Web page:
Japanese swords are broadly divided into two types, namely the Tsurugi, which is a double-edged sword for stabbing or thrusting, and the Katana, a single-edged sword designed for cutting.

These swords and their mountings could be seen as the consummation of craftsmanship of more than a thousand years amalgamating various skills, which include iron forging, lacquer ad metal works. The swords themselves are not exhibited due to difficulties in exporting and importing swords, however the mountings are in the showcase.

Two items in this part of the exhibition caught my attention as I walked through the displays – the o-yoroi armour with hoshi-kabuto helmet and the Mogamido haramaki armour with the suji-kabuto helmet. It is amazing to think of the past Japanese warriors donning this war outfit (which looks like quite a weight to carry and fighting their way. It reminded me of those I have seen in dramas and movies.

There are also the displays of Kawari Kabuto (strange helmets) with unique designs, such as the Cow Horns, Catfish Tail, Turbo Shells, Stag Antlers, False Head, bundle of reeds and bent headgear for a court noble.

The reorganisation of Bujutsu to Budo in the 19th and 20th centuries and how the spirit of martial arts is still inherent in Japanese people today is featured in the second part of the exhibition with the introduction of Budo associations along with the clothes and implements such as bamboo swords, protectors and bows and arrows, used by players and students in this present day.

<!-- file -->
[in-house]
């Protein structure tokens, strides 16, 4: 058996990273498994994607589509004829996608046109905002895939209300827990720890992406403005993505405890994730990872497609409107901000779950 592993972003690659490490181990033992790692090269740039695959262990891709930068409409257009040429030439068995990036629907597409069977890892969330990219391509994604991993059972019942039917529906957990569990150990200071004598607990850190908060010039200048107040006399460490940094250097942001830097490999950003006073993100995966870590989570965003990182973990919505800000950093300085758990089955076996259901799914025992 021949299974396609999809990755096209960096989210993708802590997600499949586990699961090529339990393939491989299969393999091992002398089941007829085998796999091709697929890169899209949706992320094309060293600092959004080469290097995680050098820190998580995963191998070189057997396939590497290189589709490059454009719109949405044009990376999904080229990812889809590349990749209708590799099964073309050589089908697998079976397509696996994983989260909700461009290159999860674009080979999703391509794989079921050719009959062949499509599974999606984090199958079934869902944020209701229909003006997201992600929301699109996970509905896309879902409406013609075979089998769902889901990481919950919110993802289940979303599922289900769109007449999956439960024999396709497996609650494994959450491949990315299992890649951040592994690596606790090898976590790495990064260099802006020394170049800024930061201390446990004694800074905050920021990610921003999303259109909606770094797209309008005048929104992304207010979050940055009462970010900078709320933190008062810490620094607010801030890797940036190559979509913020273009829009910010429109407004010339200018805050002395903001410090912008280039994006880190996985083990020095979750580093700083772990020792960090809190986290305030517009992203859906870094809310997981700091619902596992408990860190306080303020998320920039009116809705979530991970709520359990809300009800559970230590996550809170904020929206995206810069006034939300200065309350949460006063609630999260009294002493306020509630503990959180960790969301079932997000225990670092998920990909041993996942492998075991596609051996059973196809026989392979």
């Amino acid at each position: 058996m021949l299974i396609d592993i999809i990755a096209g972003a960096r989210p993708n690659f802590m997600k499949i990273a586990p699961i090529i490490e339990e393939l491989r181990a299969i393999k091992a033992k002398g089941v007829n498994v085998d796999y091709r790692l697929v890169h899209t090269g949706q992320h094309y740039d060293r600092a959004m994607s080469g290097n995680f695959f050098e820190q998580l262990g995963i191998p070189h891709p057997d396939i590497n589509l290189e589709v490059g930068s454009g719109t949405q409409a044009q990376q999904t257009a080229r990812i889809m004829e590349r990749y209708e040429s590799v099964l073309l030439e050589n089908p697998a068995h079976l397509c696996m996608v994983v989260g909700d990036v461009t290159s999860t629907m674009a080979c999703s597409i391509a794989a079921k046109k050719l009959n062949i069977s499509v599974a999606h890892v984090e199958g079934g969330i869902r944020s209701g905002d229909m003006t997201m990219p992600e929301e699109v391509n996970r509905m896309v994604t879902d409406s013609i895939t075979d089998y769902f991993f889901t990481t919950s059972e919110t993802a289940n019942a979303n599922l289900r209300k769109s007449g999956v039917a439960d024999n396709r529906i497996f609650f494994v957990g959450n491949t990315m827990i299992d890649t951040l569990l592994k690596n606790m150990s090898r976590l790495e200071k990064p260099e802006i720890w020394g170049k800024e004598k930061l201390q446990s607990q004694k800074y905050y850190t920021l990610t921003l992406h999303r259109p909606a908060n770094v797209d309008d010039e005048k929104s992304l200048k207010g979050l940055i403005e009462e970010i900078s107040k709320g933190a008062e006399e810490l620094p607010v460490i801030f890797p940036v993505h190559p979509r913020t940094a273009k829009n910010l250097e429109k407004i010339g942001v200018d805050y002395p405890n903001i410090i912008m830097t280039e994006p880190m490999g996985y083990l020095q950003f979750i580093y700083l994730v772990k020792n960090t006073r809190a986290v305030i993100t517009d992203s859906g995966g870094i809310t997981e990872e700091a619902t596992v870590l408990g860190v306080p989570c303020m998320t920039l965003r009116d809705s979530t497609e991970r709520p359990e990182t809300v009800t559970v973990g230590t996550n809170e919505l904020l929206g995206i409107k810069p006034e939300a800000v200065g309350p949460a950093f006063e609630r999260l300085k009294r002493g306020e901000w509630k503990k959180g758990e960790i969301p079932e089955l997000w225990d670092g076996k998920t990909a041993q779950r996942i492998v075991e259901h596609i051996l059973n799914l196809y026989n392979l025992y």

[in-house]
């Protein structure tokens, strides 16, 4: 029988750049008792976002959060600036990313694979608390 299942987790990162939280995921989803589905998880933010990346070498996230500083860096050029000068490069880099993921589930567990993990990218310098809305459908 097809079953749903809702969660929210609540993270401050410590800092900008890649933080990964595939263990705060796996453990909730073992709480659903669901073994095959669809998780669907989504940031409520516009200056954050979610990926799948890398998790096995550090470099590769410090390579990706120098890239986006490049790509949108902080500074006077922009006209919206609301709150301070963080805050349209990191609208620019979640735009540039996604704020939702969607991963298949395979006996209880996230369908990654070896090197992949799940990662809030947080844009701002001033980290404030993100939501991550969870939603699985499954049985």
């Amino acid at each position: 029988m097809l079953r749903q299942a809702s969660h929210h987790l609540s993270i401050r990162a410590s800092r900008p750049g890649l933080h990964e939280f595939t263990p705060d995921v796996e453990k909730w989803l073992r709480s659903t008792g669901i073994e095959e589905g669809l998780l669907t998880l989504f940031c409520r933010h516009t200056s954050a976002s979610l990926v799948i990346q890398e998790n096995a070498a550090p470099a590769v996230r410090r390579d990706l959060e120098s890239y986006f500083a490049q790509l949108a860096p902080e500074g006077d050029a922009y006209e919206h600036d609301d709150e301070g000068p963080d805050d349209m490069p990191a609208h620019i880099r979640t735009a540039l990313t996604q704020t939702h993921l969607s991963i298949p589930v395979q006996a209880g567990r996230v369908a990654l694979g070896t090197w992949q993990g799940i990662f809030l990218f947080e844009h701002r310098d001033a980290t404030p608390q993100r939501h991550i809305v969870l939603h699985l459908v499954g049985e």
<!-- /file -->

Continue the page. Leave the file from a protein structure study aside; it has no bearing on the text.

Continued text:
Often seen as representative images of Japan’s traditional martial arts, their techniques and weapons that were actually used have grown immensely popular abroad. This is perhaps due to recognition of the aesthetic value of the weapons and equipment produced with distinctive characteristics and the understanding of martial arts as not only defensive arts but also physical exercise that led to popularity, first as amateur sports and later as professional-level matches.

In the visual field, the films of Kurosawa Akira greatly aroused an interest in Japanese historical dramas since 1950s and there are the United States’ produced dramas and feature films from Shogun in 1980 to The Last Samurai in 2003. Japan’s warrior culture elicited great interest overseas because of the distinctive nature of the Samurai and Ninja.

Japanese comics, Manga, are also not to be ignored as they have played a role in kicking off a worldwide boom in the martial arts. These Manga have strong story attributes and depict educational themes such as achieving growth and self-realisation through the martial arts and searching for the meaning of life.

Visitors will learn the history of the Japanese martial arts and the people’s aesthetic awareness and creativity, as well as Japan’s social history and Japanese way of thinking from a new angle. If you are a fan of Japanese dramas and movies of the past, particularly the ones narrating the history of past rule and the war during those periods, take some time to visit and experience for yourself as you walk through – you may well be reminded of some scenes in those movies or dramas.